Bangalore: The Indian Space Research Organisation (ISRO) is building a smaller launcher designed to put remote-sensing satellites, weighing less than 500kg, into low earth orbits (LEO). Such launchers will cost 40 per cent less than existing rockets.
An orbit 400-500km above the earth is designated as a low-earth orbit. Satellites launched into LEOs circle the earth at shorter intervals than their heavier geo-synchronous cousins and so can return to cover a specific point on the planet at shorter intervals.
The newly designed three stage launcher will cater to the country's military as well as international customers.
"This (launcher) is for strategic reasons. There is also demand from international customers," an ISRO official is quoted as saying. He also said the new launcher would take around six months to build. According to the official, ISRO was developing a variant of its Polar Satellite Launch Vehicle (PSLV).
The PSLV, Isro's workhorse, can launch satellites of 1.3 tonnes into polar orbits. Since 2007 stripped-down versions of the rocket have carried lighter Israeli and Italian satellites into LEOs. "We had to first send it to polar orbit, burn the rocket for long, before we placed TecSAR in the low (earth) orbit," said another official at the space agency. "That (detour) consumed 60% of the energy of the rocket."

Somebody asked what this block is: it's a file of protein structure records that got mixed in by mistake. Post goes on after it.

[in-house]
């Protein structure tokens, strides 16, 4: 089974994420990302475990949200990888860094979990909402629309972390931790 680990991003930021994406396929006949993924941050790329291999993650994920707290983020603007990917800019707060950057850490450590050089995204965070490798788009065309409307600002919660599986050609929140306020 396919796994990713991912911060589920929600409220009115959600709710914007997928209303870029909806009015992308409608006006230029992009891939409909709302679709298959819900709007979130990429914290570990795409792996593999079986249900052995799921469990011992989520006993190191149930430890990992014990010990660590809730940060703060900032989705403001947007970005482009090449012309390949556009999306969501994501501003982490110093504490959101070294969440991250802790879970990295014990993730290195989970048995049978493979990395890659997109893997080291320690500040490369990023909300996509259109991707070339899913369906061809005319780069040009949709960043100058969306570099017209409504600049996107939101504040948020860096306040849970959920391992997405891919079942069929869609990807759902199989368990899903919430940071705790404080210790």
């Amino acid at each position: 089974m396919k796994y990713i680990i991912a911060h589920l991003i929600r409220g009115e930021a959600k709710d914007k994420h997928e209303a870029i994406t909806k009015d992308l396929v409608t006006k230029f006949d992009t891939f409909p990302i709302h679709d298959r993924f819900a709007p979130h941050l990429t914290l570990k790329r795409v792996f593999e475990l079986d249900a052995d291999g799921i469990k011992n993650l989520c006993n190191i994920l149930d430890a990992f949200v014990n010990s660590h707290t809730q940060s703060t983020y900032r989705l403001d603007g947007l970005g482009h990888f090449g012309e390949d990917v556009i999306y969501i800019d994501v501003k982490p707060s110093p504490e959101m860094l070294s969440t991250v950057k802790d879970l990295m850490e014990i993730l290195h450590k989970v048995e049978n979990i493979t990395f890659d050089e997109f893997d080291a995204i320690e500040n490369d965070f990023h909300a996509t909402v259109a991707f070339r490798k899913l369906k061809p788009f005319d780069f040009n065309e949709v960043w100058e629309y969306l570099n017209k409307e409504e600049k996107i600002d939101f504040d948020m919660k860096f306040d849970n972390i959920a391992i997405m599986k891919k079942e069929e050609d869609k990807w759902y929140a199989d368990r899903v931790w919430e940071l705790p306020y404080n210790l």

TecSAR is a 300kg Israeli spy satellite which ISRO placed in LEO in January this year. Earlier it had launched a 352kg Italian astronomical satellite Agile in April 2007.
It currently costs Rs100 crore to launch a satellite on a PSLV rocket.
The Indian Air Force's first dedicated satellite intended to gather navigational information will be launched in July next year. The satellite, according to IAF chief ACM Fali H Major, would serve as the force's eye in the skies.
In June this year, the government had said, without elaborating, that it was setting up an Integrated Space Cell to counter a growing threat to India's space assets.